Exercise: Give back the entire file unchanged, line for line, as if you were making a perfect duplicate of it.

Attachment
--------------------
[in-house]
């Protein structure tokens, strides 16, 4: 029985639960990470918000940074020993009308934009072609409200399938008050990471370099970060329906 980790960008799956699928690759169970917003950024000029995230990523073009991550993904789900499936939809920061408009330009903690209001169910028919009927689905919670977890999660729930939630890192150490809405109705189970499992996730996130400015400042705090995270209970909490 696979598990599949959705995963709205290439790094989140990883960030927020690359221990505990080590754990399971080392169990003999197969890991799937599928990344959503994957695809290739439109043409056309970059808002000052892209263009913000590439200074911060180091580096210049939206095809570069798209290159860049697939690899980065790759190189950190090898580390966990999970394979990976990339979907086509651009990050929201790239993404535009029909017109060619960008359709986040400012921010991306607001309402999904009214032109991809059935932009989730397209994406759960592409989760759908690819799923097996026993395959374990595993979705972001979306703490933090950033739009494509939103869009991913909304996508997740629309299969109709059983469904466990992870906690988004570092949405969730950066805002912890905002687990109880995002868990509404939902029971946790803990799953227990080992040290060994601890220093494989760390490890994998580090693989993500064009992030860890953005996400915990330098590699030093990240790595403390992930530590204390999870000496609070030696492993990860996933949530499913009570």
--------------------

[in-house]
């Protein structure tokens, strides 16, 4: 029985639960990470918000940074020993009308934009072609409200399938008050990471370099970060329906 980790960008799956699928690759169970917003950024000029995230990523073009991550993904789900499936939809920061408009330009903690209001169910028919009927689905919670977890999660729930939630890192150490809405109705189970499992996730996130400015400042705090995270209970909490 696979598990599949959705995963709205290439790094989140990883960030927020690359221990505990080590754990399971080392169990003999197969890991799937599928990344959503994957695809290739439109043409056309970059808002000052892209263009913000590439200074911060180091580096210049939206095809570069798209290159860049697939690899980065790759190189950190090898580390966990999970394979990976990339979907086509651009990050929201790239993404535009029909017109060619960008359709986040400012921010991306607001309402999904009214032109991809059935932009989730397209994406759960592409989760759908690819799923097996026993395959374990595993979705972001979306703490933090950033739009494509939103869009991913909304996508997740629309299969109709059983469904466990992870906690988004570092949405969730950066805002912890905002687990109880995002868990509404939902029971946790803990799953227990080992040290060994601890220093494989760390490890994998580090693989993500064009992030860890953005996400915990330098590699030093990240790595403390992930530590204390999870000496609070030696492993990860996933949530499913009570």